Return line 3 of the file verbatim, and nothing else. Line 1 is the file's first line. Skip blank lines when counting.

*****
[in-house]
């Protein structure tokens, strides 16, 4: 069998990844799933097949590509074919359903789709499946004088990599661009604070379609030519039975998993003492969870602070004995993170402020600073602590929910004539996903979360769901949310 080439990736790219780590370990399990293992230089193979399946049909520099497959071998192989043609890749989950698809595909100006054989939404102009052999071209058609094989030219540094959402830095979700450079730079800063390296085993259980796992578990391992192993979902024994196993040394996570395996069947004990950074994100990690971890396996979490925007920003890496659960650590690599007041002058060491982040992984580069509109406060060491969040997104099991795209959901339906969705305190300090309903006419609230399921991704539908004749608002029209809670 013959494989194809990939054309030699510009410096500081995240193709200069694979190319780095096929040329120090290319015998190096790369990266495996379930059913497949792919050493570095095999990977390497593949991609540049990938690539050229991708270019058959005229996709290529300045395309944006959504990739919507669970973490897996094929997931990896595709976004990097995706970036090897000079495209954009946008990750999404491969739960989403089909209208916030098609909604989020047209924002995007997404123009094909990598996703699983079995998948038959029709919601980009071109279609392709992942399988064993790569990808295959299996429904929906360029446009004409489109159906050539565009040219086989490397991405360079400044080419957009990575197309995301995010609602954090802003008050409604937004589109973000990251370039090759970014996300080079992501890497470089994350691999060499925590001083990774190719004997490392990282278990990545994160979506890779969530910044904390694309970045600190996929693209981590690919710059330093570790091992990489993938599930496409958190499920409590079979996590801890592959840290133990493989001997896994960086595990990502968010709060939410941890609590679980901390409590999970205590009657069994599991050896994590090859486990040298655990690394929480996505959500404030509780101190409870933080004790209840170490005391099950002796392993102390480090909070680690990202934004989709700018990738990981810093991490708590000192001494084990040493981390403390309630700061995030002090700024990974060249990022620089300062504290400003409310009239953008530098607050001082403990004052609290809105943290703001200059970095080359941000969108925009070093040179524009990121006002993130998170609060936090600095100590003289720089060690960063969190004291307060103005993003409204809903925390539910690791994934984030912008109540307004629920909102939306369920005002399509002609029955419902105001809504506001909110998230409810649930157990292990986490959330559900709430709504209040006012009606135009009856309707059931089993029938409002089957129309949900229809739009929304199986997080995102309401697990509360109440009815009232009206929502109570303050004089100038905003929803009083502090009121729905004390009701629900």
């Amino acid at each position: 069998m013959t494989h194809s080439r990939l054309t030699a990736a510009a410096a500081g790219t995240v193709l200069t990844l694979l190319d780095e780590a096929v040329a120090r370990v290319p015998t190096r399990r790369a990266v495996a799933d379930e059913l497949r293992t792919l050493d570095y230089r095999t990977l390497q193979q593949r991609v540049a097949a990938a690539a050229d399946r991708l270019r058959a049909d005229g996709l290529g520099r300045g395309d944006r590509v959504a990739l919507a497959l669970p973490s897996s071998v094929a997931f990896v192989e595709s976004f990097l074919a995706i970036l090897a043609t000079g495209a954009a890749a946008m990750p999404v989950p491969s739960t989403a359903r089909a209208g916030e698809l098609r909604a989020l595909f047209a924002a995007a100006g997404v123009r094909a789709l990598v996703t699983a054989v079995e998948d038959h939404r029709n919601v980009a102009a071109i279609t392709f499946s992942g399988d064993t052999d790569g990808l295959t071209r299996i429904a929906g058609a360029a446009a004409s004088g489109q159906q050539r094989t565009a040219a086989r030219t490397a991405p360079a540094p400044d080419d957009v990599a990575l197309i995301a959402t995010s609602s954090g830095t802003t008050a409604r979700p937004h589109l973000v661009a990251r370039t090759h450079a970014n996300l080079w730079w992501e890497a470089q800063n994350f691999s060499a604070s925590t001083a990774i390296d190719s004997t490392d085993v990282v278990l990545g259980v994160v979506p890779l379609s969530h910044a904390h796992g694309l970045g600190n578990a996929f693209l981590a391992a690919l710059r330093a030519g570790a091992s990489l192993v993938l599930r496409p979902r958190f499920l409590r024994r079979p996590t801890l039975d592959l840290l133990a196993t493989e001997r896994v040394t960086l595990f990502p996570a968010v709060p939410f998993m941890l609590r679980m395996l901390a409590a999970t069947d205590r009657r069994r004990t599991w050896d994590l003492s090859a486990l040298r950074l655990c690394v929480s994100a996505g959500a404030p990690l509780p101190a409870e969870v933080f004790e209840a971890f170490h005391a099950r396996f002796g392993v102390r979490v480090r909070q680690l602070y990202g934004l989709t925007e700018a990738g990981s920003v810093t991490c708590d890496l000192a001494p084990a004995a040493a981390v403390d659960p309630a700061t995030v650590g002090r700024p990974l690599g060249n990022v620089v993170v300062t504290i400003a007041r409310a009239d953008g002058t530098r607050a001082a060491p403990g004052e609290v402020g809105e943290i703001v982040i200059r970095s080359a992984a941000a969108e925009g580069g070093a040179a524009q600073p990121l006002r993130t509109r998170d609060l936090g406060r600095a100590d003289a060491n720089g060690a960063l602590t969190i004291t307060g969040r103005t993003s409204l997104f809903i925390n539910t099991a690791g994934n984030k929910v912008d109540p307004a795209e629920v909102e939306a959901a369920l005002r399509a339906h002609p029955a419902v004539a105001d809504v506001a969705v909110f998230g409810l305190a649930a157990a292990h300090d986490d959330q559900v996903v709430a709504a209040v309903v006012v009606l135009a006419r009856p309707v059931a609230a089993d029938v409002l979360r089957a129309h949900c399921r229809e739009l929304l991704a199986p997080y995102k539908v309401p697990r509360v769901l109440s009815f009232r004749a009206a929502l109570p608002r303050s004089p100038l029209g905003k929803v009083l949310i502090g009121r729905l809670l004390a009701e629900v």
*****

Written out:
């Amino acid at each position: 069998m013959t494989h194809s080439r990939l054309t030699a990736a510009a410096a500081g790219t995240v193709l200069t990844l694979l190319d780095e780590a096929v040329a120090r370990v290319p015998t190096r399990r790369a990266v495996a799933d379930e059913l497949r293992t792919l050493d570095y230089r095999t990977l390497q193979q593949r991609v540049a097949a990938a690539a050229d399946r991708l270019r058959a049909d005229g996709l290529g520099r300045g395309d944006r590509v959504a990739l919507a497959l669970p973490s897996s071998v094929a997931f990896v192989e595709s976004f990097l074919a995706i970036l090897a043609t000079g495209a954009a890749a946008m990750p999404v989950p491969s739960t989403a359903r089909a209208g916030e698809l098609r909604a989020l595909f047209a924002a995007a100006g997404v123009r094909a789709l990598v996703t699983a054989v079995e998948d038959h939404r029709n919601v980009a102009a071109i279609t392709f499946s992942g399988d064993t052999d790569g990808l295959t071209r299996i429904a929906g058609a360029a446009a004409s004088g489109q159906q050539r094989t565009a040219a086989r030219t490397a991405p360079a540094p400044d080419d957009v990599a990575l197309i995301a959402t995010s609602s954090g830095t802003t008050a409604r979700p937004h589109l973000v661009a990251r370039t090759h450079a970014n996300l080079w730079w992501e890497a470089q800063n994350f691999s060499a604070s925590t001083a990774i390296d190719s004997t490392d085993v990282v278990l990545g259980v994160v979506p890779l379609s969530h910044a904390h796992g694309l970045g600190n578990a996929f693209l981590a391992a690919l710059r330093a030519g570790a091992s990489l192993v993938l599930r496409p979902r958190f499920l409590r024994r079979p996590t801890l039975d592959l840290l133990a196993t493989e001997r896994v040394t960086l595990f990502p996570a968010v709060p939410f998993m941890l609590r679980m395996l901390a409590a999970t069947d205590r009657r069994r004990t599991w050896d994590l003492s090859a486990l040298r950074l655990c690394v929480s994100a996505g959500a404030p990690l509780p101190a409870e969870v933080f004790e209840a971890f170490h005391a099950r396996f002796g392993v102390r979490v480090r909070q680690l602070y990202g934004l989709t925007e700018a990738g990981s920003v810093t991490c708590d890496l000192a001494p084990a004995a040493a981390v403390d659960p309630a700061t995030v650590g002090r700024p990974l690599g060249n990022v620089v993170v300062t504290i400003a007041r409310a009239d953008g002058t530098r607050a001082a060491p403990g004052e609290v402020g809105e943290i703001v982040i200059r970095s080359a992984a941000a969108e925009g580069g070093a040179a524009q600073p990121l006002r993130t509109r998170d609060l936090g406060r600095a100590d003289a060491n720089g060690a960063l602590t969190i004291t307060g969040r103005t993003s409204l997104f809903i925390n539910t099991a690791g994934n984030k929910v912008d109540p307004a795209e629920v909102e939306a959901a369920l005002r399509a339906h002609p029955a419902v004539a105001d809504v506001a969705v909110f998230g409810l305190a649930a157990a292990h300090d986490d959330q559900v996903v709430a709504a209040v309903v006012v009606l135009a006419r009856p309707v059931a609230a089993d029938v409002l979360r089957a129309h949900c399921r229809e739009l929304l991704a199986p997080y995102k539908v309401p697990r509360v769901l109440s009815f009232r004749a009206a929502l109570p608002r303050s004089p100038l029209g905003k929803v009083l949310i502090g009121r729905l809670l004390a009701e629900v």